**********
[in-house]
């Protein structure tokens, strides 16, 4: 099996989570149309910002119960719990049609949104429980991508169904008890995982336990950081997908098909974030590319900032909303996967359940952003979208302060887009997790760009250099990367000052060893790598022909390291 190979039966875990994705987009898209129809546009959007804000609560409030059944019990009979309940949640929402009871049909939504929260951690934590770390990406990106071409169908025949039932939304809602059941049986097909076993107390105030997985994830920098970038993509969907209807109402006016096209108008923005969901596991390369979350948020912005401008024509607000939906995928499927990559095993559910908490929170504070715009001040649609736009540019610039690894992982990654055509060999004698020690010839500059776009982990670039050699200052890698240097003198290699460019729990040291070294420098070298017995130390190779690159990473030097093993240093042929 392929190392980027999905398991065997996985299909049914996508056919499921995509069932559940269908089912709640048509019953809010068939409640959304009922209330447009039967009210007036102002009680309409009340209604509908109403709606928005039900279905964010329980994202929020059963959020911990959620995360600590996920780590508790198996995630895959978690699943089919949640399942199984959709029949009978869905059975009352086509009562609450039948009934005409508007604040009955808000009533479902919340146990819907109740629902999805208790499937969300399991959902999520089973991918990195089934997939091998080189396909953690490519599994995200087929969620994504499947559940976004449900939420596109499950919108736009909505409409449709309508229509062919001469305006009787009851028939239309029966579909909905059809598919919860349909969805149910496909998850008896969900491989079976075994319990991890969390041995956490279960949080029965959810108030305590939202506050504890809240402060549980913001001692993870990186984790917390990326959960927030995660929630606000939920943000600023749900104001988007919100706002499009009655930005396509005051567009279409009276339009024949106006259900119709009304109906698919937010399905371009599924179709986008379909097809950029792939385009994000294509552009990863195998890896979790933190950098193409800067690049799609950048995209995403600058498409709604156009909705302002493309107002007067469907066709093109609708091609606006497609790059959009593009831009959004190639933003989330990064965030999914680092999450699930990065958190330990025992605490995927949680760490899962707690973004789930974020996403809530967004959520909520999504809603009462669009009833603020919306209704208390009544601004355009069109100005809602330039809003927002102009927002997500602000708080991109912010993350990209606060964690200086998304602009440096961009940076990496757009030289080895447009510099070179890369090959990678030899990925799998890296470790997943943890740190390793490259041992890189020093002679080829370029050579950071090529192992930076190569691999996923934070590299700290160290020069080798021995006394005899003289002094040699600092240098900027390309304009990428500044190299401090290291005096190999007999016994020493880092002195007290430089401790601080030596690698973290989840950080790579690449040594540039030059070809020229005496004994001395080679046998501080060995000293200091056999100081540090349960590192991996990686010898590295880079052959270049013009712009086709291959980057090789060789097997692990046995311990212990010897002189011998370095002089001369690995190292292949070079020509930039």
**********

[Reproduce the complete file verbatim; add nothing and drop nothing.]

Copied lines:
[in-house]
């Protein structure tokens, strides 16, 4: 099996989570149309910002119960719990049609949104429980991508169904008890995982336990950081997908098909974030590319900032909303996967359940952003979208302060887009997790760009250099990367000052060893790598022909390291 190979039966875990994705987009898209129809546009959007804000609560409030059944019990009979309940949640929402009871049909939504929260951690934590770390990406990106071409169908025949039932939304809602059941049986097909076993107390105030997985994830920098970038993509969907209807109402006016096209108008923005969901596991390369979350948020912005401008024509607000939906995928499927990559095993559910908490929170504070715009001040649609736009540019610039690894992982990654055509060999004698020690010839500059776009982990670039050699200052890698240097003198290699460019729990040291070294420098070298017995130390190779690159990473030097093993240093042929 392929190392980027999905398991065997996985299909049914996508056919499921995509069932559940269908089912709640048509019953809010068939409640959304009922209330447009039967009210007036102002009680309409009340209604509908109403709606928005039900279905964010329980994202929020059963959020911990959620995360600590996920780590508790198996995630895959978690699943089919949640399942199984959709029949009978869905059975009352086509009562609450039948009934005409508007604040009955808000009533479902919340146990819907109740629902999805208790499937969300399991959902999520089973991918990195089934997939091998080189396909953690490519599994995200087929969620994504499947559940976004449900939420596109499950919108736009909505409409449709309508229509062919001469305006009787009851028939239309029966579909909905059809598919919860349909969805149910496909998850008896969900491989079976075994319990991890969390041995956490279960949080029965959810108030305590939202506050504890809240402060549980913001001692993870990186984790917390990326959960927030995660929630606000939920943000600023749900104001988007919100706002499009009655930005396509005051567009279409009276339009024949106006259900119709009304109906698919937010399905371009599924179709986008379909097809950029792939385009994000294509552009990863195998890896979790933190950098193409800067690049799609950048995209995403600058498409709604156009909705302002493309107002007067469907066709093109609708091609606006497609790059959009593009831009959004190639933003989330990064965030999914680092999450699930990065958190330990025992605490995927949680760490899962707690973004789930974020996403809530967004959520909520999504809603009462669009009833603020919306209704208390009544601004355009069109100005809602330039809003927002102009927002997500602000708080991109912010993350990209606060964690200086998304602009440096961009940076990496757009030289080895447009510099070179890369090959990678030899990925799998890296470790997943943890740190390793490259041992890189020093002679080829370029050579950071090529192992930076190569691999996923934070590299700290160290020069080798021995006394005899003289002094040699600092240098900027390309304009990428500044190299401090290291005096190999007999016994020493880092002195007290430089401790601080030596690698973290989840950080790579690449040594540039030059070809020229005496004994001395080679046998501080060995000293200091056999100081540090349960590192991996990686010898590295880079052959270049013009712009086709291959980057090789060789097997692990046995311990212990010897002189011998370095002089001369690995190292292949070079020509930039």